An archive is an accumulation of historical records – in any media – or the physical facility in which they are located.[1] Archives contain primary source documents that have accumulated over the course of an individual or organization's lifetime, and are kept to show the function of that person or organization. Professional archivists and historians generally understand archives to be records that have been naturally and necessarily generated as a product of regular legal, commercial, administrative, or social activities. They have been metaphorically defined as "the secretions of an organism",[2] and are distinguished from documents that have been consciously written or created to communicate a particular message to posterity.

In general, archives consist of records that have been selected for permanent or long-term preservation on grounds of their enduring cultural, historical, or evidentiary value. Archival records are normally unpublished and almost always unique, unlike books or magazines of which many identical copies may exist. This means that archives are quite distinct from libraries with regard to their functions and organization, although archival collections can often be found within library buildings.[3]

A person who works in archives is called an archivist. The study and practice of organizing, preserving, and providing access to information and materials in archives is called archival science. The physical place of storage can be referred to as an archive (more usual in the United Kingdom), an archives (more usual in the United States), or a repository.[4][5]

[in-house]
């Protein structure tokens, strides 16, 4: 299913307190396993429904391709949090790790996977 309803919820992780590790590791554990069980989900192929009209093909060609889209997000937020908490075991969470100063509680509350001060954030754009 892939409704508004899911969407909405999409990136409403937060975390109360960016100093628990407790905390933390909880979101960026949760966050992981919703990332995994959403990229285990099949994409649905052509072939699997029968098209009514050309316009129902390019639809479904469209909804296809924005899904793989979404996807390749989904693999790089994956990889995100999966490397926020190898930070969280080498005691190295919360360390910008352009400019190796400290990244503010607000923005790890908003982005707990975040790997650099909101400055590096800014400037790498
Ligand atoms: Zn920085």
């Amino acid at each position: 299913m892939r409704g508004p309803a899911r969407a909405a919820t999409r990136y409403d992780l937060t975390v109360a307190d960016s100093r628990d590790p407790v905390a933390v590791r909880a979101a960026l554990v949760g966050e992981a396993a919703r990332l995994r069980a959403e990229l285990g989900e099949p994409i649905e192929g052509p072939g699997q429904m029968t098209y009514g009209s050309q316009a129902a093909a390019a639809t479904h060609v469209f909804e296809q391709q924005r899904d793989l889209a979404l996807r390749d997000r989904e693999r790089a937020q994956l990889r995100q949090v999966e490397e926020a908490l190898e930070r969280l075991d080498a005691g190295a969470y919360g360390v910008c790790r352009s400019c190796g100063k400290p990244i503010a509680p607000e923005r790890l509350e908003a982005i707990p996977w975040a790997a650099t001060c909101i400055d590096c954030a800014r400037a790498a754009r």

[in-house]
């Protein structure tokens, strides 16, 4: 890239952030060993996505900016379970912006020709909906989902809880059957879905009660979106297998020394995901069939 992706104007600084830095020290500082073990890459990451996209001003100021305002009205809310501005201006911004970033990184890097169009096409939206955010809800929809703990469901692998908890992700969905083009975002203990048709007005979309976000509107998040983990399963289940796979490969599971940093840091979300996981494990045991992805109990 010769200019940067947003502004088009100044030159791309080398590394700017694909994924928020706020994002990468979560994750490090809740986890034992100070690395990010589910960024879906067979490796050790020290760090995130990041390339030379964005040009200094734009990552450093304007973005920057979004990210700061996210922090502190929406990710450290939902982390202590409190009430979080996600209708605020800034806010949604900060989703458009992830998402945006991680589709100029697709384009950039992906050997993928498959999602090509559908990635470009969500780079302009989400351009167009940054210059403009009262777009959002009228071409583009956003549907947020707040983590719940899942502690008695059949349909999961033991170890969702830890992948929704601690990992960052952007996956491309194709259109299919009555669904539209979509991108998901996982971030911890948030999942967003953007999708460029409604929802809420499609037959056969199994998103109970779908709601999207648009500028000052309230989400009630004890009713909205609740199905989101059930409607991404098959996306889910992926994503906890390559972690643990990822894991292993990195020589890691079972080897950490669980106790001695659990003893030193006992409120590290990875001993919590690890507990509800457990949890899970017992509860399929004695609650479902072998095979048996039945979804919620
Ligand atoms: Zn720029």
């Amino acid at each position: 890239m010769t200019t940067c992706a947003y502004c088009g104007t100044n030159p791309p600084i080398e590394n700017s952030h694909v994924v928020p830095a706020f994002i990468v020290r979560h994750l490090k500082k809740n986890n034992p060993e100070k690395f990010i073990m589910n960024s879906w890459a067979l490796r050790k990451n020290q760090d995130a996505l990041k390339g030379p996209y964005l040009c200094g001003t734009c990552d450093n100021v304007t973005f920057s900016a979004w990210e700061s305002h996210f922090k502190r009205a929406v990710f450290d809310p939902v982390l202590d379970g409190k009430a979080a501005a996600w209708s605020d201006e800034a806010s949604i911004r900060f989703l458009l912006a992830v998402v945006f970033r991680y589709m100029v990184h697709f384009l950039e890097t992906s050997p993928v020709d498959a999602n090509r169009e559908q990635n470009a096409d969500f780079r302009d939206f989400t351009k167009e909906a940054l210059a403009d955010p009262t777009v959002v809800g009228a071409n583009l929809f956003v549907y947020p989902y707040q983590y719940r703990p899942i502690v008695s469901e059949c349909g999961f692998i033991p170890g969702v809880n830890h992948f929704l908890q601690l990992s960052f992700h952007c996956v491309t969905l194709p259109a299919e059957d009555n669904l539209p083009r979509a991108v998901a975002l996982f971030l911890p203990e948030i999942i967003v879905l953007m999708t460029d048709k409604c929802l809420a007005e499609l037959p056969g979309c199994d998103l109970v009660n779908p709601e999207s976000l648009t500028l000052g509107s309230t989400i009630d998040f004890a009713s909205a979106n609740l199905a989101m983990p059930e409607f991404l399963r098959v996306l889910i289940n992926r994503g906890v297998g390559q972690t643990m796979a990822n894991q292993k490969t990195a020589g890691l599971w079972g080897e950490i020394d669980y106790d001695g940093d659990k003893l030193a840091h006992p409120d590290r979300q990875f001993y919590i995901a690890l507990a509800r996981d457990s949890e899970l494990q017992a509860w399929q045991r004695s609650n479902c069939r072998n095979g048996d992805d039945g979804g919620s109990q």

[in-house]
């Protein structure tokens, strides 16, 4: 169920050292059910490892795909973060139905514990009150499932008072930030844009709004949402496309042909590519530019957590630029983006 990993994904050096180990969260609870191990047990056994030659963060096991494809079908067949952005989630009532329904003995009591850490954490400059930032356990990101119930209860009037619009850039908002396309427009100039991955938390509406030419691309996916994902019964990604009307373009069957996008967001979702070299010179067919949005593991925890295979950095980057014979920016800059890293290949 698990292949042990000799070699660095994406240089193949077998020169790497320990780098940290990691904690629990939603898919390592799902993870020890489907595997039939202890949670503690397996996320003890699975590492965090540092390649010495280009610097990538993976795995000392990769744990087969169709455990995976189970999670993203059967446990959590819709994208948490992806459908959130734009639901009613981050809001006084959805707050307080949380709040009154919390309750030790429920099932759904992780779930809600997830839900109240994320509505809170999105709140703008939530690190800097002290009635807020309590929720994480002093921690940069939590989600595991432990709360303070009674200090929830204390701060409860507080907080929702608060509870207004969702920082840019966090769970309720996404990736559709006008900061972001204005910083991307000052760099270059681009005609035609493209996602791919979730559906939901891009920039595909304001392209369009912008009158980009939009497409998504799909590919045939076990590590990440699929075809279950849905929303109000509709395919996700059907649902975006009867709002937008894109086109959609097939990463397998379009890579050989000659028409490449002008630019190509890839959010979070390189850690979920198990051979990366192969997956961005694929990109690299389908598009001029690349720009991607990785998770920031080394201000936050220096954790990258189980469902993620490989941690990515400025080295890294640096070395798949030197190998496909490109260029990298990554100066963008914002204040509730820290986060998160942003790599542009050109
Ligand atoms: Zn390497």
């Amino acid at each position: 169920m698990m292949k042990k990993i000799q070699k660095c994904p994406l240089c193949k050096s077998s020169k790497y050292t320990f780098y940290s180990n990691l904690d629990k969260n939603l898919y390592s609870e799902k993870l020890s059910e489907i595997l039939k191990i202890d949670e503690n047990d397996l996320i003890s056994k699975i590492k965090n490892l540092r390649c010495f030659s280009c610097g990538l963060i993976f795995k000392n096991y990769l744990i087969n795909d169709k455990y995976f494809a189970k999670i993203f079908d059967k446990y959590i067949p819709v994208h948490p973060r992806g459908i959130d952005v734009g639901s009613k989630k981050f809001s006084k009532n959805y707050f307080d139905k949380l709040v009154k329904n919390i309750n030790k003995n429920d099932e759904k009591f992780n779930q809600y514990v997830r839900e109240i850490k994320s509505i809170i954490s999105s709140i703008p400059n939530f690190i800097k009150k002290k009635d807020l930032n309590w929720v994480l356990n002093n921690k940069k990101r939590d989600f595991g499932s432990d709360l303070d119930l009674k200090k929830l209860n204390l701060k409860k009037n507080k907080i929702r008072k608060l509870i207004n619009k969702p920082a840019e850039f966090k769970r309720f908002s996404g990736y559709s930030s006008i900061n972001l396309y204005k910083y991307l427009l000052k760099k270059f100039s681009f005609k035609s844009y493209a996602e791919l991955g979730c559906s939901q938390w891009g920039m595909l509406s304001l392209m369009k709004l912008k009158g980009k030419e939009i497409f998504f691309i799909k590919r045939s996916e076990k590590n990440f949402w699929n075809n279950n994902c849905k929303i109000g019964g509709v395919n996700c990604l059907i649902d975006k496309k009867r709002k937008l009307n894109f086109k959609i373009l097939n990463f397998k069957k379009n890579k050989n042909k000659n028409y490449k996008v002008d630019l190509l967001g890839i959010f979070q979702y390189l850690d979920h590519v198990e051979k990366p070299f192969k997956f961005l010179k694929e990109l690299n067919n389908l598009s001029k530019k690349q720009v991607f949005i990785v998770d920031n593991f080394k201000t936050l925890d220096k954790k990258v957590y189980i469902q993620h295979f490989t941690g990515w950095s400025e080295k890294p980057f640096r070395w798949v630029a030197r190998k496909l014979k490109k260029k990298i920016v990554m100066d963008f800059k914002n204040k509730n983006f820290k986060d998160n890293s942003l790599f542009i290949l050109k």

The computing use of the term "archive" should not be confused with the record-keeping meaning of the term.

The English word archive /ˈɑːrkv/ is derived from the French archives (plural), and in turn from Latin archīum or archīvum,[6] the romanized form of the Greek ἀρχεῖον (arkheion). The Greek term originally referred to the home or dwelling of the Archon, a ruler or chief magistrate, in which important official state documents were filed and interpreted; from there its meaning broadened to encompass such concepts as "town hall" and "public records".[7] The root of the Greek word is ἀρχή (arkhē), meaning among other things "magistracy, office, government",[8] and derived from the verb ἄρχω (arkhō), meaning "to begin, rule, govern" (also the root of English words such as "anarchy" and "monarchy").[9]

The word archive is first attested in English in the early 17th century, and the word archivist in the mid 18th century, although in these periods both terms are usually found used only in reference to foreign institutions and personnel. Not until the late 19th century did they begin to be used at all widely in domestic contexts.[5][10]

Shelved record boxes of an archive.
Reading room of the Österreichisches Staatsarchiv (Austrian State Archive), in the Erdberg district of Vienna (2006)
Charles Sturt University Regional Archives.
Storage facility at the National Archives and Records Administration, Washington, D.C.
Jean-Nickolaus Tretter Collection in Gay, Lesbian, Bisexual and Transgender Studies in May 2013
Illustration of the epistemologic changes of the digital humanities: archives organized with network visualization and analysis. League of Nations archives (UN Geneva).

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